Formats available: ebook, paperback
Genre: Women’s fiction
Length: 321 pages
Date Released: September 3, 2013
Purchasing Info: Author’s Website, Publisher’s Website, Goodreads, Amazon, Barnes & Noble, Kobo, Book Depository
By the water
These are Joy’s grandmother’s last words—left behind on a note. A note that Joy’s mother, Grace, has interpreted as instructions for her memorial service. And so, the far-flung clan will gather at their inn on Little Island, Maine, to honor her.
Joy can’t help dreading the weekend. Twenty years ago, a tragedy nearly destroyed the family—and still defines them. Joy, Grace, her father Gar, and twins Roger and Tamar all have their parts to play. And now Joy, facing an empty nest and a nebulous future, feels more vulnerable than ever to the dangerous currents running through her family.
But this time, Joy will discover that there is more than pain and heartbreak that binds them together, when a few simple words lift the fog and reveal what truly matters…
Little Island is a story about the corrosiveness of family secrets and the lies that people tell themselves (and each other) in order to hide their truth from the world, or from themselves.
The Little family seems like a happy family, at least on the surface. Grace and Gar have a solid marriage and a good life running a B&B on Little Island in Maine. Both their daughters are married, and have kids of their own. The younger daughter, Tamar, is a successful lawyer. But son Roger has always been the scapegrace of the family. He drinks too much, he does prescription drugs, and 20 years ago he killed a girl while drunk driving.
So maybe not quite an ideal family, but not too bad. They’ve all moved past Roger’s accident; he did his time long ago.
All is not as it seems. Their older daughter, Joy, has just sent her son off to college and can’t see a future for herself or her marriage without her son as the glue. Tamar’s marriage is falling apart, because she’s been too busy working (and micro-judging everyone in her path) to maintain a bond with her husband or have much knowledge of her twin daughters. Gar is starting to forget things. And Grace’s mother just died, and in the wake of that event, her long-lost aunts got in touch with her. Grace didn’t even know her mother had sisters. Or a family.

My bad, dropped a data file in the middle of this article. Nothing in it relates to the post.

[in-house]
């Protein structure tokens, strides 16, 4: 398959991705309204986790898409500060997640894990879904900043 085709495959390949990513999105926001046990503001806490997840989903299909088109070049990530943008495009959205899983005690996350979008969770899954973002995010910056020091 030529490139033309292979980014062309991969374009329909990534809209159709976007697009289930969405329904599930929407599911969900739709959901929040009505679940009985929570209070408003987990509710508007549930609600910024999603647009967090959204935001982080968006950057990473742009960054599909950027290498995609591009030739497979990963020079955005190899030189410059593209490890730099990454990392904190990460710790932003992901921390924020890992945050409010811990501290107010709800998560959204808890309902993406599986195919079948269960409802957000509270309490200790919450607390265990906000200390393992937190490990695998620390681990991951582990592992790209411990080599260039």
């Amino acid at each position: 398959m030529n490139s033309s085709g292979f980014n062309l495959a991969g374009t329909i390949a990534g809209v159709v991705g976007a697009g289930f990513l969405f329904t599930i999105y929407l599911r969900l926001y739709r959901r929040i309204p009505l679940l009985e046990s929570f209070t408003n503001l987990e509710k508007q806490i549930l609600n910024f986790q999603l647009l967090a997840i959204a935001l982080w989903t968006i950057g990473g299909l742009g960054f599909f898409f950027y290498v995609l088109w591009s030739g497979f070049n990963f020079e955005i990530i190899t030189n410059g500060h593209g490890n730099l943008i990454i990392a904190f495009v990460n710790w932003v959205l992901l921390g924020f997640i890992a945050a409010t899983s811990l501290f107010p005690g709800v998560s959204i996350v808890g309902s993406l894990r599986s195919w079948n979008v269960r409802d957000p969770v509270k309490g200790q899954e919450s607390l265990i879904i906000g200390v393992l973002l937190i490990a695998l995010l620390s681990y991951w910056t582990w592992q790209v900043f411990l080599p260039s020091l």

And Roger is continuing to slide slowly downward, a little bit at a time.
But as the story unfolds, the perspective switches from Joy and Grace in the present to Joy and Tamar 20 years ago, the time of Roger’s terrible accident. As the past unravels, the family discovers that a lot more died on that awful night than one young woman. And the present holds more joy and hope than anyone first thought.
Salmon-picnicking bears are a great way to liven up a memorial service.
Escape Rating B: OK, that last sentence in the review was kind of a spoiler–but you have to read the book to get the joke. And it’s worth it.
Little Island is a story about family dynamics, particularly about the way that one single event, one secret, can echo down through the years and fracture the foundation. It’s not that they are all unhappy, in the sense of the quote about happy and unhappy families, it’s that they are all lost.
The relationship that is the most damaged, and gets the most attention in the story, is the relationship among the siblings, Joy, Roger and Tamar. Roger and Tamar are twins, and shared everything together, until they suddenly didn’t. But neither of them could quite move on from that one secret, and they were so dependent on each other that they couldn’t break away, either.
Joy, the older sister, was always left out of the twins tight little twosome. And Tamar was frequently cruel about making sure that she stayed out.
So it’s Joy’s perspective that we follow most in the story, because she’s always been an observer. She’s even on the outside of her own life, because she’s so conditioned to waiting in the wings.
The story starts out slowly, but picks up speed as more of the past is revealed, and we can see how that past continues to impact the present. There is also a thread about the impact of stories, particular the stories that families tell about themselves and each other, and the way that the expectations those narratives create continue to ripple throughout our lives.
Katharine is giving away a paperback copy of Little Island to one lucky U.S. winner.